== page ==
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K-12 Teaching  Residencies

TAPAS (Teaching Artists Present in Asheville City Schools) Residency
Funded by the Asheville City Schools Foundation, Asheville, NC
5th grade Science Class at Vance Elementary School, April 7-10, 2015

I proposed a TAPAS project that would result in a large wall piece that illustrated the seasonal changes of the NC Dogwood and which would remain on display at a school. Ginger Hubner, director of Roots and Wings School of Art & Design in Asheville and in a position appointed by the Asheville City Schools Foundation to assist in connecting TAPAS artists with schoolteachers, connected me with Brian Ballenger, the 5th grade Science teacher at Vance Elementary School.  Each student would have a hands-on experience working with a partner to felt a sheet of wool fiber to a certain percentage of possible shrinkage allowing for engagement with the biology of the fiber, directional shrinkage and math for measuring and assessing the percentage of shrinkage. Each student was responsible for cutting designated shapes from their felt and contributing them in a communal layout to create a composition incorporating the felted shapes of all 70 5th graders participating. The piece was then backed with silk fabric in various colors celebrating the changes in the height of the sun dependent on the season and then, finally with many layers of wool fiber. This background created a network of fibers that would travel through the layers of fabric and the previously felted shapes when rolled, unifying the components into a singular felt. The piece was then fulled, stretched on a frame and presented to the students during a school open house celebrating the concept of STEAM, the integration of science, technology, engineering, art and math.

The first step is always planning! Sampling colors for the students to use to represent the stems, green leaves and the white leaves of the Dogwood and the density of partial felt from which the kids will cut shapes.
Bringing the felt studio into the classroom..including all the wool weighed out for the surface area the students will layout  and lots of towels!
Getting students to layout two colors in the same felt so that the fibers in the middle are at a consistent thickness was a challenge and so was moderating their soap application!
Making time for clean up and storing of their work between days has got to be part of the plan
On the second day, students finished rolling until the layers of fibers integrated enough to remove the felt from the bubble wrap to begin 3-D fulling, shrinking the area to 40% remaining of the original area
The stock of partial felts from which the kids will cut shapes on the third day
A shift to working dry and much more meticulously..such focus to cut out the bulbous tip of the bud!
Students working in small groups to arrange their branch pieces in a gradation from widest to the most delicate tips
The second group in charge of the white leaves (what most think of us as the flowers, are actually a type of leaf with the yellow flowers in the center!) had the special task of laying a plastic resist over all but the center to keep the white leaves from attaching to the background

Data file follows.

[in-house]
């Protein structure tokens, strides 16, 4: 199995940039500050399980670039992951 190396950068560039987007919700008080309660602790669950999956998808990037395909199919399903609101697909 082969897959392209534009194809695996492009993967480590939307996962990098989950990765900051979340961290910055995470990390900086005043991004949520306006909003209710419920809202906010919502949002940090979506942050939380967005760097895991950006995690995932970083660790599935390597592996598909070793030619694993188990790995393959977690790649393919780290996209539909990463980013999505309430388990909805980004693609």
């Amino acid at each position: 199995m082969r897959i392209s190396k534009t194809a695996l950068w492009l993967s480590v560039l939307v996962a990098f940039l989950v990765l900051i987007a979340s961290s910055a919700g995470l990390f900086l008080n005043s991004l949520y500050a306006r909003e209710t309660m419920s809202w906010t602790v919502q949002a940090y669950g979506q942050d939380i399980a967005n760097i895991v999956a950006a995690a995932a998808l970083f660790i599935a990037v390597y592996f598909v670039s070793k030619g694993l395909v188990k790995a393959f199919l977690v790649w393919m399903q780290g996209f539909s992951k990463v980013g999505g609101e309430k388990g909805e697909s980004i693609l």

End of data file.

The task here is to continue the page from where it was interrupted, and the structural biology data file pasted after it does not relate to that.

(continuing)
The third group arranged their leaves from the smallest and brightest yellow/green to the largest dark green responding to the design layout of the prior classes...fingers spread like branches and high 5's for the 5th grade!!
The fourth and final day, students covered the design with grey and blue silks considering the height of the sun during different seasons of growth and a background of wool fibers that would navigate through the layers connecting all the components into a singular felt
The final class of the fourth day began the rolling, which necessitated some coordination of pressure and speed to keep the roll parallel!
Miss Lisa doing some final fulling in the STRONGFELT STUDIO to curl up the white leaves into the third dimension...wish we had had one more day in the school so the kids could do this as the concept of resists was new for the kids!
Of course, I had to add a few punches of free-motion embroidery to the center to detail the little yellow flowers
The addition of a label to document those involved in the effort!
The presentation of the finished piece at Vance's Open House offered a chance for the proud students to describe the process to parents!
The stretched felt on a three inch deep frame created a wonderful effect of the blossoms curling over the edge and several sitting on the top edge. The piece will be displayed permanently in the hall of the school! photo credit: Steve Mann

 

TAPAS (Teaching Artists Present in Asheville City Schools) Residency
Funded by the Asheville City Schools Foundation, Asheville, NC
4th grade Science Class at Claxton Elementary School, May 25-27, 2013

I was granted funding to spend three class periods with Neal Compton’s 4th grade science class to introduce them to felting. During the first meeting I presented a slide show that talked about the process, the different animals that grew fiber, regions of the world where felting was traditionally employed for utilitarian purposes and images of my contemporary use of the medium. Students then worked in pairs to felt a small sheet of fiber from which they cut a positive shape as well as retaining the negative shape. On the last day students organized their shapes onto a background of fiber as we discussed art principles of balance, repetition, variety and focal point and began the process of felting the designs into the background through rolled agitation in bubble wrap.

Demonstrating how to wet out the wool fibers, pushing the air pockets to the edge of the mass for release
Rolling the wool fibers in bubble wrap to initiate their interlocking and matting into felt
More intense fulling after rolling in bubble wrap to shrink up the felt
Students wetting out a larger background layout of wool fibers for their designs to felt into